Note: Fr. Ed’s homily for the 26th Sunday in Ordinary Time is now available online! Click here to listen.
“Do nothing out of selfishness or out of vainglory; rather, humbly regard others as more important….”
This invitation to us by St. Paul serves as an introduction to his great Christological hymn about the Lord Jesus (Phil. 2:1-11). It reminds us that “His state was divine,” yet then describes how He humbled Himself ultimately to serve us. St. Paul’s admonition reminds us that the attitude of our hearts must be more and more like that of the Sacred Heart of the Lord Jesus Himself.
This is not easy for us, to put it mildly. We are born fallen and this is sometimes demonstrated even in babies when their first word spoken to the waiting world is “MINE!” The result of the Fall in us is that our pride is always in the ascendency. The most common battle in our spiritual lives is the struggle to put the Lord Jesus first instead of our pride. But as we see Who the Lord Jesus is, especially as St. Paul presents Him here—that He Who, as one of the three Persons of the Most Holy Trinity, totally deserved, without exception, the adulation of every creature in the Universe, yet chose instead to humble Himself for our sake—we can see how far we have to go to be imitators of Him.
This is, of course, absolutely impossible for us on our own power. Using our power alone, there is only one option: our pride will rule. Thankfully we are never on our own unless we choose to be. Rather, the power of God the Holy Spirit, given to us at Baptism and strengthened in us in our Confirmation, is always available that we may choose instead to live for Him and not just for ourselves.
Serving others as Jesus
This is never more obvious than when we choose to serve others and put them first. As we plead with the Holy Spirit for the grace to do so, we are empowered to serve, to truly put the other first; to love them with His love and to serve them as if we were serving Him Himself, which, in point of fact, is exactly what we are doing.
Watching folks serve at Alpha, especially the helpers, and observing, in particular, the faces of those at table with them as the helpers serve them has been wonderful to see. The guests experience, even if just in a small way, the love and care from another person that will hopefully help them to open themselves to the love and care of the Person Who matters the most. This requires a little dying to self—our pride always wants us to be the ones being served. With grace, though, we can do that dying to self and actually experience the joy given by the Spirit when we serve as the Lord Jesus intends.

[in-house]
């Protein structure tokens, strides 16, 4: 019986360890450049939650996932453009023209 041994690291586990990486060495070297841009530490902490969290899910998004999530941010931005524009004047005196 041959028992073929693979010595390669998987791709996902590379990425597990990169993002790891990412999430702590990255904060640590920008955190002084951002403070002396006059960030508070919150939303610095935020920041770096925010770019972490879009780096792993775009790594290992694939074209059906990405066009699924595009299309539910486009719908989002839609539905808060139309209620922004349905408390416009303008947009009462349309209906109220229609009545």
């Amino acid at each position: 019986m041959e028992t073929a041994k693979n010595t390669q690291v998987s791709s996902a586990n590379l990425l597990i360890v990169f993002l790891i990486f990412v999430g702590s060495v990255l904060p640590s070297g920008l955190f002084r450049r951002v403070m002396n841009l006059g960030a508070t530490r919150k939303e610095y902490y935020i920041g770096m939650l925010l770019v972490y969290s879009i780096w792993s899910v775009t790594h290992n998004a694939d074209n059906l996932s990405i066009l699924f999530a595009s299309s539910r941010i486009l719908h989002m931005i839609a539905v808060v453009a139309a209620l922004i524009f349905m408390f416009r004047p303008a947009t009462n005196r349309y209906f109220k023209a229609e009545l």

Serving by listening
Another aspect of dying to ourselves, that applies in particular to Alpha, but also to the rest of our lives, is that dying to self that needs to happen to simply be present to and love the other person and give them the space and time to share their story, their life, with us—to simply receive that and treasure that, without comment or the need to one-up it or correct it. This can definitely require a dying to self, but if we yield there to the Holy Spirit, the grace is always available. The other person then experiences being listened to, and their words being honored. This does not mean we necessarily agree, but it is crucial that we listen and listen well.
I wonder how many of our absent kids, now adults, would still be walking with us if we had listened better and corrected less. How easy it is, albeit inadvertently, to create the impression that our love is conditional. How tragically easy it also is for folks to assume that the way they experienced love from us is also the way that the Lord Jesus loves them—conditionally or based on performance, etc., etc. I’m certainly aware of my own limitations in this, but I take hope in the fact that there is no relationship that is so broken that it is beyond His capacity to restore—the King’s right arm is never too short to save! It’s never too late to repent and to recommit to love, and the King adds His own great might to our feeble attempts, thank God! — Fr. Ed